Three months after the December massacre of 20 first-graders and six staff members at an elementary school in Newtown, Conn., the gun lobby not only is resisting more responsible gun laws, but also wants to curb the laws already on the books.
In North Carolina, and in some other states, there are pushes from gun-lobby allies to close the now-public records of gun permit holders. Some in the media who have published or posted these public documents have been hounded and threatened by gun rights advocates. In a twist on their usual talk about the protection afforded by gun ownership, the pro-gun groups say homes could be targets if its known which of those homes might have guns.
So they want a blackout on who owns a handgun or has a concealed carry permit. What a bad idea. The facts that the permits are required and that gun purchasers know the information will be public are deterrents to fraudulent applications. It also diminishes the likelihood that someone such as a convicted felon on the loose would try to get a permit, knowing he or she might be tracked down. And the openness of the records keeps the process honest.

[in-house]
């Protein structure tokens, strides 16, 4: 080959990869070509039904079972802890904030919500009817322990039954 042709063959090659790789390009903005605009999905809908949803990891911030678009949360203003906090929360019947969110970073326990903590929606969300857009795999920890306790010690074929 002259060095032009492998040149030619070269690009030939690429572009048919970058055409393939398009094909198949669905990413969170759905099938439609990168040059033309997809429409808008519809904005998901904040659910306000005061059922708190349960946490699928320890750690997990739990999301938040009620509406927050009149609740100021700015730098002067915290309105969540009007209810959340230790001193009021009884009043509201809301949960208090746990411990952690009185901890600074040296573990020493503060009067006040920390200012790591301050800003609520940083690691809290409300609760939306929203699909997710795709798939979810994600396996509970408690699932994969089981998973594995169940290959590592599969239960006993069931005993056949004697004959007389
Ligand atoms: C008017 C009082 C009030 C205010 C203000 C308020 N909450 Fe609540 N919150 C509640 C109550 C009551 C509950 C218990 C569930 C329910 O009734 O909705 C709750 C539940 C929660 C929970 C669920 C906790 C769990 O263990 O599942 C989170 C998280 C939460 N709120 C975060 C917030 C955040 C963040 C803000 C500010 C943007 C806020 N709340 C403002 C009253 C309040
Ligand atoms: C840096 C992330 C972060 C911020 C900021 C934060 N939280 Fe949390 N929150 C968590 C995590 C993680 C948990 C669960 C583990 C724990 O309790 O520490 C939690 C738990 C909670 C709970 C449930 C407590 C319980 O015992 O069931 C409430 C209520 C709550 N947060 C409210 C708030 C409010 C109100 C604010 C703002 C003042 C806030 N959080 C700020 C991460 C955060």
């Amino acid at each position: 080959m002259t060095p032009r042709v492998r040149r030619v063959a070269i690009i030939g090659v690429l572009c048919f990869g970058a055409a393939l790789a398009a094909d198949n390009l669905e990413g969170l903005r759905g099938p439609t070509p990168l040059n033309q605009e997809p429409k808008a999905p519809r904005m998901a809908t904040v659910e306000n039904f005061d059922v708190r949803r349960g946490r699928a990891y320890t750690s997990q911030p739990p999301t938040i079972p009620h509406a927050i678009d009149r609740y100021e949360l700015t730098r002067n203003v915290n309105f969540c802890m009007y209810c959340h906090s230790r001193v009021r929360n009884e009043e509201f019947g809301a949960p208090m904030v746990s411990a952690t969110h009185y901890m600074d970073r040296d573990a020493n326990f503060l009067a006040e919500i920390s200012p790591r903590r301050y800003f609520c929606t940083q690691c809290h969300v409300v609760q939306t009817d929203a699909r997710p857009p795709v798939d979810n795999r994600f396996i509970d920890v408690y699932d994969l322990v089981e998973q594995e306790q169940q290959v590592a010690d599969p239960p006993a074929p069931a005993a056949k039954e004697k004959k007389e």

Beyond those specific reasons, however, there is a principle of public access to records involved. This week, that principle is very much on the minds of those in the media and citizens interested in public records laws. This is Sunshine Week when those with a steadfast belief in open government celebrate it. And its to be celebrated even when its inconvenient for some individuals and elected officials. Openness is a cornerstone of democracy.
Those who have the permits, or those who simply believe they should be secret, contend that having a permit on the record makes them vulnerable to burglars and others who might do them harm. But by that logic, our entire society would operate in secret. Members of legislatures and Congress could argue that their public profiles put them at risk and thus they should not be accessible to the public.
Should courts close their doors to the public because information in trials might be embarrassing? Should merchants not be allowed to ask for identification when a customer is writing a check because the customer deserves privacy?
Our democracy is open, and thats healthy, even when it makes people who are subject to that openness uncomfortable. Once doors start to close, there will be no end to it.
And if the open records on gun permits are a deterrent for even one individual who is a threat to society, isnt that a worthy reason to keep such records open?
If ever there were a time to be talking about ways to protect individuals from gun violence, it is now.